Understanding how the COVID-19 pandemic started will certainly help to avoid outbreaks caused by other coronaviruses (say, a COVID-25 or a COVID-40) in the future. However, regardless of if and when we manage to have this information, we do know there are a number of things we should be doing to reduce the risk of another pandemic of this magnitude.
PHOTO: Pangolin in Namibia. Alex Strachan / Pixabay.
Seek, don’t wait
There are 320,000 unknown viruses in mammals alone, according to one study’s estimates, or 40,000 according to another study (which is still a lot, considering we only know 1,200 human pathogens, including bacteria, viruses and fungi). For years, scientists have been warning of the pandemic potential of zoonotic pathogens, known or unknown. The World Health Organisation even gave it a name (disease X), acknowledging the probability that the next pandemic would be caused by an unknown pathogen. They were right.
Rather than waiting for new viruses to emerge, we should be looking for them. The USAID-funded PREDICT project was launched in 2009 in response to the 2005 H5N1 avian flu scare and became the world’s largest project aimed at finding new pathogens. In collaboration with laboratories in different countries, including one in Wuhan, China, scientists visited hospitals to identify people with diseases of unknown origin and sampled animals in farms and markets as well as people in daily contact with these animals. This is what is called a One Health approach.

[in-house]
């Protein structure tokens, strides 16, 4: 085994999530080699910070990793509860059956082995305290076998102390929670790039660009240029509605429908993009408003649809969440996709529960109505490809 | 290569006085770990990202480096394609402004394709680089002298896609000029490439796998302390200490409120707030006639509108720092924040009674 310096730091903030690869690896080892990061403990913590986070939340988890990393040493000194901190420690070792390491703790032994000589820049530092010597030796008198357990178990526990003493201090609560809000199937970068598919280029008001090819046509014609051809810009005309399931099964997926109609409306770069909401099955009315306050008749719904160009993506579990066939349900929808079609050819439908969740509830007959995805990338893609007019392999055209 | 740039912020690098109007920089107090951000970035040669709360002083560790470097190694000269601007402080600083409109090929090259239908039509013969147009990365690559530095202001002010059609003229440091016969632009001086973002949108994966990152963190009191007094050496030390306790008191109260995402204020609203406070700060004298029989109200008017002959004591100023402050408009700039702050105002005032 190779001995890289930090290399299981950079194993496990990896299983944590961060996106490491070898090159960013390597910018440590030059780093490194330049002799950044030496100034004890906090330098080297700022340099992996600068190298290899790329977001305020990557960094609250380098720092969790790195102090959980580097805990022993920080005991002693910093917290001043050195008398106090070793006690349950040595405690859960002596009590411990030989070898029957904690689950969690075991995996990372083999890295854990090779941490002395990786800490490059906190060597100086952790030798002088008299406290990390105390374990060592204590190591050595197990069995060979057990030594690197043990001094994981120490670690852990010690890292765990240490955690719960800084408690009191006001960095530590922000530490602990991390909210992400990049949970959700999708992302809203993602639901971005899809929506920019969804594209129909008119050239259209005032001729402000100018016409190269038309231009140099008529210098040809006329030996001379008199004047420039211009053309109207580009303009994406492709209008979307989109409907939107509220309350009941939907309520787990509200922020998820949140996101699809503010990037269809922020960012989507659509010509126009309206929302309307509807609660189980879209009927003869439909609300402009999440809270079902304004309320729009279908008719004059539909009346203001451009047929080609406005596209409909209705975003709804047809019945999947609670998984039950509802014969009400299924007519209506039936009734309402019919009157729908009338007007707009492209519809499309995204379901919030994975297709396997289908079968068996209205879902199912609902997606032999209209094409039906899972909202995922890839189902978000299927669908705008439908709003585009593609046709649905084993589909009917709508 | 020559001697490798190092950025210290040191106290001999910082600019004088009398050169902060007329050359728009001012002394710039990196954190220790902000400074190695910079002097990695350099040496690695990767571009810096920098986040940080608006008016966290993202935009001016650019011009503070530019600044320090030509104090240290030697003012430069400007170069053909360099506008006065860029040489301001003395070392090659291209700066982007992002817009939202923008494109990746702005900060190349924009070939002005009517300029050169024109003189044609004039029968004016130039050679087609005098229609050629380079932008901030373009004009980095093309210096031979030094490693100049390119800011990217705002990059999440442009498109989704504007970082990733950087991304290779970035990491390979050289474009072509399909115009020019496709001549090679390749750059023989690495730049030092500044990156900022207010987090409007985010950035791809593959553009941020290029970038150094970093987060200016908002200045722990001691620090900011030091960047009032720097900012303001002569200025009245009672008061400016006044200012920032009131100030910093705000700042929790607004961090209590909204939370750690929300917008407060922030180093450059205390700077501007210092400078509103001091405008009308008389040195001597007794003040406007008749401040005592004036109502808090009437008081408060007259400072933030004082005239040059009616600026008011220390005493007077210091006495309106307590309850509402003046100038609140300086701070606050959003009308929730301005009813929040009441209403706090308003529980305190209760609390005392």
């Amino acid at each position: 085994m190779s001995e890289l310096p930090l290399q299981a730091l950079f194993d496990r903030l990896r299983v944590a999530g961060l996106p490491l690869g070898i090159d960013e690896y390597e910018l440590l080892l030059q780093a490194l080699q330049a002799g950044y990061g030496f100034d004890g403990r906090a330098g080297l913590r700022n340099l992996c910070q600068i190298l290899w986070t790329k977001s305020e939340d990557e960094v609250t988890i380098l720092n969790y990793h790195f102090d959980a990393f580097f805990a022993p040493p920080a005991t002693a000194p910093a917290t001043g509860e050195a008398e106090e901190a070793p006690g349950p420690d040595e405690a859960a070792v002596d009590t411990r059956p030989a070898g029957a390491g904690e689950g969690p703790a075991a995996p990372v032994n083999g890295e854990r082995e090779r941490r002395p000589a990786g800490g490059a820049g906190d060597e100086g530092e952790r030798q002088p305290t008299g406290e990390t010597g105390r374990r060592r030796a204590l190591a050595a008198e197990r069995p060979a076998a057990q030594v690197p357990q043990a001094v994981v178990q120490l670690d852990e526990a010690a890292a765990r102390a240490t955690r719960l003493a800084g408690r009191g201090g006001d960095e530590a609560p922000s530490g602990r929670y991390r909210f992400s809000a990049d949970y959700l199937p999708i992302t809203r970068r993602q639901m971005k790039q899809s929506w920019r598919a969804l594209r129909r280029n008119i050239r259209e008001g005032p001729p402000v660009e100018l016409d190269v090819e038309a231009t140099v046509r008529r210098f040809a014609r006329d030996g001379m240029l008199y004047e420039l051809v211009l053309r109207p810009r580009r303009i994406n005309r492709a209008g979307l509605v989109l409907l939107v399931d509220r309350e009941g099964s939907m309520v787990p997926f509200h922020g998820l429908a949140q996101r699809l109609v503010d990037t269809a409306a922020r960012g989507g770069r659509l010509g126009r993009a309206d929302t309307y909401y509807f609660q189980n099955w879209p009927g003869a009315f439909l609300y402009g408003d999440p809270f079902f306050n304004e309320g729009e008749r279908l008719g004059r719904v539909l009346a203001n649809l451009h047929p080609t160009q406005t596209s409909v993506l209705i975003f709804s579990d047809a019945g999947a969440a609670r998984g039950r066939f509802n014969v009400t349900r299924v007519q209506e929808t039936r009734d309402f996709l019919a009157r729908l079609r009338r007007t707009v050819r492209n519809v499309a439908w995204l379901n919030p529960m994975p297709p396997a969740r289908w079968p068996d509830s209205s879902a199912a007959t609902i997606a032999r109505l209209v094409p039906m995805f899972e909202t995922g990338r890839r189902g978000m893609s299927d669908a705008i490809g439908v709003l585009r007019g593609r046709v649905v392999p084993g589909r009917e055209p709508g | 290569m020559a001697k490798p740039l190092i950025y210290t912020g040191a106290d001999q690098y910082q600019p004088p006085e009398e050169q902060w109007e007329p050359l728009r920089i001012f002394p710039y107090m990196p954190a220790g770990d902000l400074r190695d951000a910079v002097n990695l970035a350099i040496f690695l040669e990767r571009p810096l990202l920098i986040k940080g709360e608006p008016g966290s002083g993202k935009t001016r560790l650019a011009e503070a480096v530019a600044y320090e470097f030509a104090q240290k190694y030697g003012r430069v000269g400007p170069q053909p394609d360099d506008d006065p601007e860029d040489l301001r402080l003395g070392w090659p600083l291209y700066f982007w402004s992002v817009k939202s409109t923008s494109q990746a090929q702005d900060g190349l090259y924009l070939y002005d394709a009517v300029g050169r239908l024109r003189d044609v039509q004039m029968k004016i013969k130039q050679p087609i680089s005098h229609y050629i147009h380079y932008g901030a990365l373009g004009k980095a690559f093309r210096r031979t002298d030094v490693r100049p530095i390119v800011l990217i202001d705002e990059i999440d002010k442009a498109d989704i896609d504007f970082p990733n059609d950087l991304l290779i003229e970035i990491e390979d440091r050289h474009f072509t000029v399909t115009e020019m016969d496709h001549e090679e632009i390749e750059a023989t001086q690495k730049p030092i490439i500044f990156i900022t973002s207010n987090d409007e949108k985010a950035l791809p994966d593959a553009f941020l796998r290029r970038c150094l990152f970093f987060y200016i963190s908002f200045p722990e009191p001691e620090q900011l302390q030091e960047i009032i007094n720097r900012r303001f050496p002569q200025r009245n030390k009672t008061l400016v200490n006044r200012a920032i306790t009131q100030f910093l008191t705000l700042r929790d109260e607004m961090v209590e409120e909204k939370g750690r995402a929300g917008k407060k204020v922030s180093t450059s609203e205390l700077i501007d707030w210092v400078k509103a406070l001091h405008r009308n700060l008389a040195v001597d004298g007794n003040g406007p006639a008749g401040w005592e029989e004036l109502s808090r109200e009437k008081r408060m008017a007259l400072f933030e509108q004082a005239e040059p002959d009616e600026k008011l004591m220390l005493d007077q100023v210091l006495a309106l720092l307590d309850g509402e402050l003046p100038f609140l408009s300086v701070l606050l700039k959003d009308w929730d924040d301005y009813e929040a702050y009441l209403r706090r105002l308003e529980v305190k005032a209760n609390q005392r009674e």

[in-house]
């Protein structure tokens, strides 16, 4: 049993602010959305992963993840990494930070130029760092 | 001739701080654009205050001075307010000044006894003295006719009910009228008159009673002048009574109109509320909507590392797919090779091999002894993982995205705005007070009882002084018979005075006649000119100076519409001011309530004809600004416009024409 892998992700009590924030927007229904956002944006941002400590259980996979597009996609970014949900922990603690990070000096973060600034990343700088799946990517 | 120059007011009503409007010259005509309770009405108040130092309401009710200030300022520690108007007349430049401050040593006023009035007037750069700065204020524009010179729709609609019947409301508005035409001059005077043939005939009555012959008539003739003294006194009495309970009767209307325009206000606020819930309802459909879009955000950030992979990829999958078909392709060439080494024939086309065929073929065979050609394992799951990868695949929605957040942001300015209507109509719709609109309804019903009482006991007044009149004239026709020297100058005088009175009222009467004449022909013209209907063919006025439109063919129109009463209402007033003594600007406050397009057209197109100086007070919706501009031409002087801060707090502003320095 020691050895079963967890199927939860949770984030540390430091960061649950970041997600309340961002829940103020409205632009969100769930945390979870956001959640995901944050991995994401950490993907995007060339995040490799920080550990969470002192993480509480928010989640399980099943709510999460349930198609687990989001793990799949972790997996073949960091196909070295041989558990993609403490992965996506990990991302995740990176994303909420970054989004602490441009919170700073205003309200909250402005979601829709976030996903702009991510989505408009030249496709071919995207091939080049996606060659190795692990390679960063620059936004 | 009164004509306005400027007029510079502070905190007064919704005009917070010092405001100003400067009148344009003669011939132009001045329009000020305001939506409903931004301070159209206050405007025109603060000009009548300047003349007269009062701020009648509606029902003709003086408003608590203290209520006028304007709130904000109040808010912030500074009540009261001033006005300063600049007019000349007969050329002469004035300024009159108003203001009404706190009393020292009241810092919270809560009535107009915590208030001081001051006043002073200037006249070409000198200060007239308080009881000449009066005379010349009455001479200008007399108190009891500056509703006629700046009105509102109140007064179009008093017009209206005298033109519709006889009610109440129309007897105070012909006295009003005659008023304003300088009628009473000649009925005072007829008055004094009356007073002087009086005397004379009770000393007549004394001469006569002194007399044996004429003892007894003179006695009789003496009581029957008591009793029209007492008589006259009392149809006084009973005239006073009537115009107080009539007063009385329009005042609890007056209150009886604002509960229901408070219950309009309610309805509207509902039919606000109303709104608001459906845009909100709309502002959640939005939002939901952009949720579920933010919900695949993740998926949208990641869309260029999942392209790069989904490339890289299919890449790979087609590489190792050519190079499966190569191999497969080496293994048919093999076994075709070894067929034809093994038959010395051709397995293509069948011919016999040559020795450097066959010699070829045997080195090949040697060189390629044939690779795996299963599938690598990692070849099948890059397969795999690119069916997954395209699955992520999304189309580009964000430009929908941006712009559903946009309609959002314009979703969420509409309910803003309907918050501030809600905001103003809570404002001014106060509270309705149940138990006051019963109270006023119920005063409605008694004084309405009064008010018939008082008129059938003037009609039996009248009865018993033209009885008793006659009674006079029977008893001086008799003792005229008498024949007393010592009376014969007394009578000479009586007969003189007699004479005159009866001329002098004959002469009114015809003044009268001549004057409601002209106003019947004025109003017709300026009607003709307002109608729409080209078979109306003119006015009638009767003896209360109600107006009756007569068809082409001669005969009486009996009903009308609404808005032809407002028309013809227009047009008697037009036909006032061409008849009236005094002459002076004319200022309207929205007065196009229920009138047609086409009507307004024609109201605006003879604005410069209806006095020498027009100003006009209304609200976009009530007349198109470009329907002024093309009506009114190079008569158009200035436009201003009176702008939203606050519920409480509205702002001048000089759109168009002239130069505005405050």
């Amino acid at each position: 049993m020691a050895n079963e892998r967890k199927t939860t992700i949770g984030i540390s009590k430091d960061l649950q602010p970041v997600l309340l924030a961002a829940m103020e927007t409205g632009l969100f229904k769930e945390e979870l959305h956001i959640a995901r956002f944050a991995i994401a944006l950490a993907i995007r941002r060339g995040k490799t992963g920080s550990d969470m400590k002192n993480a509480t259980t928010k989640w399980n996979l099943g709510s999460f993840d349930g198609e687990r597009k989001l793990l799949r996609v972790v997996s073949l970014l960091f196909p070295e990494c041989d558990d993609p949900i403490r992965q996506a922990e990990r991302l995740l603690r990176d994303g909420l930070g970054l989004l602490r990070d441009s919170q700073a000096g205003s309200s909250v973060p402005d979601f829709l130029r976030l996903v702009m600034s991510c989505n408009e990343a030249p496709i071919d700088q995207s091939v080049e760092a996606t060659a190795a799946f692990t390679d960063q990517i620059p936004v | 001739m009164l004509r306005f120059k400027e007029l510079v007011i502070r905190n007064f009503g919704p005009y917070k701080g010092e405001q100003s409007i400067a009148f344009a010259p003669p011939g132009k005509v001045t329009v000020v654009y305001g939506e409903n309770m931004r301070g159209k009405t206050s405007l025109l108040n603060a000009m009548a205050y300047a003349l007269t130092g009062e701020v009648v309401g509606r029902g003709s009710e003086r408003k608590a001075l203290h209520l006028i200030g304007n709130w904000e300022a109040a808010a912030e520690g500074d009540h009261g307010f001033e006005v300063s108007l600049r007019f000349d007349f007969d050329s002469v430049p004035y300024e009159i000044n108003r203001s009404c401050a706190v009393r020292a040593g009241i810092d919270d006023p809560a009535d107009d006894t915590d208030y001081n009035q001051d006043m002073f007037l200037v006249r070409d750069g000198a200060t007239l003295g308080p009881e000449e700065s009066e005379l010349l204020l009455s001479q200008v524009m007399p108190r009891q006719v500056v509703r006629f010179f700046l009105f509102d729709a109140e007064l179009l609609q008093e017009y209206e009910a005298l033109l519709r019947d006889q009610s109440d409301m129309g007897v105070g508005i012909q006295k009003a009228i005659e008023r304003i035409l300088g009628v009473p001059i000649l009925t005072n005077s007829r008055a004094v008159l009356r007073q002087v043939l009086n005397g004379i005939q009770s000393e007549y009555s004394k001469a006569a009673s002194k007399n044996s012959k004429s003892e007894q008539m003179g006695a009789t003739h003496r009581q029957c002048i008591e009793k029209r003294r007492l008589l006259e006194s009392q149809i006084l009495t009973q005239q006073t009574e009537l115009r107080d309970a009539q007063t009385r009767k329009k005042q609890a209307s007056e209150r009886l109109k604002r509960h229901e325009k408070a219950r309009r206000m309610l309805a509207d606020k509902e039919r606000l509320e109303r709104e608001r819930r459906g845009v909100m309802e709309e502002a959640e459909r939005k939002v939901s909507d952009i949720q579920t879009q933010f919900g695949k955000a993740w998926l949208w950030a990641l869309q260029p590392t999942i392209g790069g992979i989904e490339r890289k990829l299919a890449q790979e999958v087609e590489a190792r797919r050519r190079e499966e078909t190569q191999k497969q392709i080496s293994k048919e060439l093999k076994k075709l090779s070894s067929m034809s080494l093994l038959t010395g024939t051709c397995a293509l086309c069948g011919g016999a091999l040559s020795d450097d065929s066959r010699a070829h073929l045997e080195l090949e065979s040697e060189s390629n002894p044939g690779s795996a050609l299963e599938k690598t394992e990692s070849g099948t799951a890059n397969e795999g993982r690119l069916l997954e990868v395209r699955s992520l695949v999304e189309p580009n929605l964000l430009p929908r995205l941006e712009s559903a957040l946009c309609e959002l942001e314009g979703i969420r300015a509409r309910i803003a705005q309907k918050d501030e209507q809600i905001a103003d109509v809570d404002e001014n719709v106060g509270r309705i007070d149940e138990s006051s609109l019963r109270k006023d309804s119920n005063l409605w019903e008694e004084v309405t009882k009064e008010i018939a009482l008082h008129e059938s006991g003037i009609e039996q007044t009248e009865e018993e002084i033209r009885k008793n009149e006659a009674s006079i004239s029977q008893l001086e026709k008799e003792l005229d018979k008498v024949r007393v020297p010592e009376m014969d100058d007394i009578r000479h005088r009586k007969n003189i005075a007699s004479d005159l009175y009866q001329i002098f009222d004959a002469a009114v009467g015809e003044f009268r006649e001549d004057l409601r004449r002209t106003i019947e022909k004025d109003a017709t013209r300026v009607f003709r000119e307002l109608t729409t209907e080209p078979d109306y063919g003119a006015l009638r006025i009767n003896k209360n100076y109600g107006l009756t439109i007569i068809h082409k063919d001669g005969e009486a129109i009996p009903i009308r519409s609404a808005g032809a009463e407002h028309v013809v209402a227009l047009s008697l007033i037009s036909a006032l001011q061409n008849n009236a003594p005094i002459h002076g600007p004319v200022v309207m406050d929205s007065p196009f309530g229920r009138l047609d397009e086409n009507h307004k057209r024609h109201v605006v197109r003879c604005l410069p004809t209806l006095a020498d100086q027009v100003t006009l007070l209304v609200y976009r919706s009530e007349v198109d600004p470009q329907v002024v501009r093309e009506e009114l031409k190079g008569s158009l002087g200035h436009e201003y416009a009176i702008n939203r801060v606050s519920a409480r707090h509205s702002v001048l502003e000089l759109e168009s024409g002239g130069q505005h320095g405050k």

The cost of discovering the planet’s potentially dangerous zoonotic viruses would be between 1.5 and 6 billion USD, which is literally peanuts compared to the estimated cost of the current pandemic (16 trillion USD)
Scientists working in the project detected 1,200 viruses with potential to infect humans- 160 of them were coronaviruses. Ironically, funding for PREDICT ended just when the COVID-19 pandemic was beginning. Although the project did not predict or avoid the current pandemic, it did help build the necessary capacities to battle it in many of the participating countries. It also set the bases for the Global Virome Project, a 10-year collaborative initiative launched in 2018 and aimed at developing a global atlas of the planet’s potentially dangerous zoonotic viruses. This surveillance could be supported by a Global Immunological Observatory (which would collect and analyse blood samples in zoonotic hotspots).